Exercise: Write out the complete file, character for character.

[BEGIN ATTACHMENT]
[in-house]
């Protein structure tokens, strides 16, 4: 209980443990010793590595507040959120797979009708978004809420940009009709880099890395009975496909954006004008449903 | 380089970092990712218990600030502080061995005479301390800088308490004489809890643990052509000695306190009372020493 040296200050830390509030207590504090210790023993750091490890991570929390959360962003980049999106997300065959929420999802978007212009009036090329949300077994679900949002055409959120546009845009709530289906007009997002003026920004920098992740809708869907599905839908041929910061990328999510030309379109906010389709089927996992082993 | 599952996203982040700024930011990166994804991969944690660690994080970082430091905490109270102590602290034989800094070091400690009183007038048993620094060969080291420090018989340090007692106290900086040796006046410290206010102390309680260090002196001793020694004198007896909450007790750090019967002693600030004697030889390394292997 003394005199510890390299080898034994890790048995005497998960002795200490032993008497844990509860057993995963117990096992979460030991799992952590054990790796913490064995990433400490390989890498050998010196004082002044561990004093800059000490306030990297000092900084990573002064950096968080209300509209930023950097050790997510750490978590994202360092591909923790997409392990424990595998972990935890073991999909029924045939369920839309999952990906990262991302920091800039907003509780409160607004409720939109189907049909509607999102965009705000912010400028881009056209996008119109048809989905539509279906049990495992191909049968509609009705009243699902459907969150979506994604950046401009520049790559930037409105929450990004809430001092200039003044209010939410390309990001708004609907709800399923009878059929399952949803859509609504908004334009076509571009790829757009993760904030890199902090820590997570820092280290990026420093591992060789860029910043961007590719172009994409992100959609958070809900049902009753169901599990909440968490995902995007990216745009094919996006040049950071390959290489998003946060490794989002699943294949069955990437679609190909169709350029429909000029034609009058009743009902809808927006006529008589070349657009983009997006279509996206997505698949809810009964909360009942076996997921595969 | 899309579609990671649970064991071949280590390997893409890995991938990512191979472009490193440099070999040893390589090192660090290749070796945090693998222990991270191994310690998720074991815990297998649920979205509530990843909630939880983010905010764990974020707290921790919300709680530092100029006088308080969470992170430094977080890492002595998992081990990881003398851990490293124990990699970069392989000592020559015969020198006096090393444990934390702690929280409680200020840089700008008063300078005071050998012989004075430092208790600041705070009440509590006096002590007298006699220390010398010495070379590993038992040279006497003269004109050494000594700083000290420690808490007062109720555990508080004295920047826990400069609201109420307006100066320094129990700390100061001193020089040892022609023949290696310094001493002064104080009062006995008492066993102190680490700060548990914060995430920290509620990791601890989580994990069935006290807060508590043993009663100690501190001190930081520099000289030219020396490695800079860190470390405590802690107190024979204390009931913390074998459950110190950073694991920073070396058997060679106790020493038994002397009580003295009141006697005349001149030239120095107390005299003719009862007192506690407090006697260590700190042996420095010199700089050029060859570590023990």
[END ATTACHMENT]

[in-house]
């Protein structure tokens, strides 16, 4: 209980443990010793590595507040959120797979009708978004809420940009009709880099890395009975496909954006004008449903 | 380089970092990712218990600030502080061995005479301390800088308490004489809890643990052509000695306190009372020493 040296200050830390509030207590504090210790023993750091490890991570929390959360962003980049999106997300065959929420999802978007212009009036090329949300077994679900949002055409959120546009845009709530289906007009997002003026920004920098992740809708869907599905839908041929910061990328999510030309379109906010389709089927996992082993 | 599952996203982040700024930011990166994804991969944690660690994080970082430091905490109270102590602290034989800094070091400690009183007038048993620094060969080291420090018989340090007692106290900086040796006046410290206010102390309680260090002196001793020694004198007896909450007790750090019967002693600030004697030889390394292997 003394005199510890390299080898034994890790048995005497998960002795200490032993008497844990509860057993995963117990096992979460030991799992952590054990790796913490064995990433400490390989890498050998010196004082002044561990004093800059000490306030990297000092900084990573002064950096968080209300509209930023950097050790997510750490978590994202360092591909923790997409392990424990595998972990935890073991999909029924045939369920839309999952990906990262991302920091800039907003509780409160607004409720939109189907049909509607999102965009705000912010400028881009056209996008119109048809989905539509279906049990495992191909049968509609009705009243699902459907969150979506994604950046401009520049790559930037409105929450990004809430001092200039003044209010939410390309990001708004609907709800399923009878059929399952949803859509609504908004334009076509571009790829757009993760904030890199902090820590997570820092280290990026420093591992060789860029910043961007590719172009994409992100959609958070809900049902009753169901599990909440968490995902995007990216745009094919996006040049950071390959290489998003946060490794989002699943294949069955990437679609190909169709350029429909000029034609009058009743009902809808927006006529008589070349657009983009997006279509996206997505698949809810009964909360009942076996997921595969 | 899309579609990671649970064991071949280590390997893409890995991938990512191979472009490193440099070999040893390589090192660090290749070796945090693998222990991270191994310690998720074991815990297998649920979205509530990843909630939880983010905010764990974020707290921790919300709680530092100029006088308080969470992170430094977080890492002595998992081990990881003398851990490293124990990699970069392989000592020559015969020198006096090393444990934390702690929280409680200020840089700008008063300078005071050998012989004075430092208790600041705070009440509590006096002590007298006699220390010398010495070379590993038992040279006497003269004109050494000594700083000290420690808490007062109720555990508080004295920047826990400069609201109420307006100066320094129990700390100061001193020089040892022609023949290696310094001493002064104080009062006995008492066993102190680490700060548990914060995430920290509620990791601890989580994990069935006290807060508590043993009663100690501190001190930081520099000289030219020396490695800079860190470390405590802690107190024979204390009931913390074998459950110190950073694991920073070396058997060679106790020493038994002397009580003295009141006697005349001149030239120095107390005299003719009862007192506690407090006697260590700190042996420095010199700089050029060859570590023990």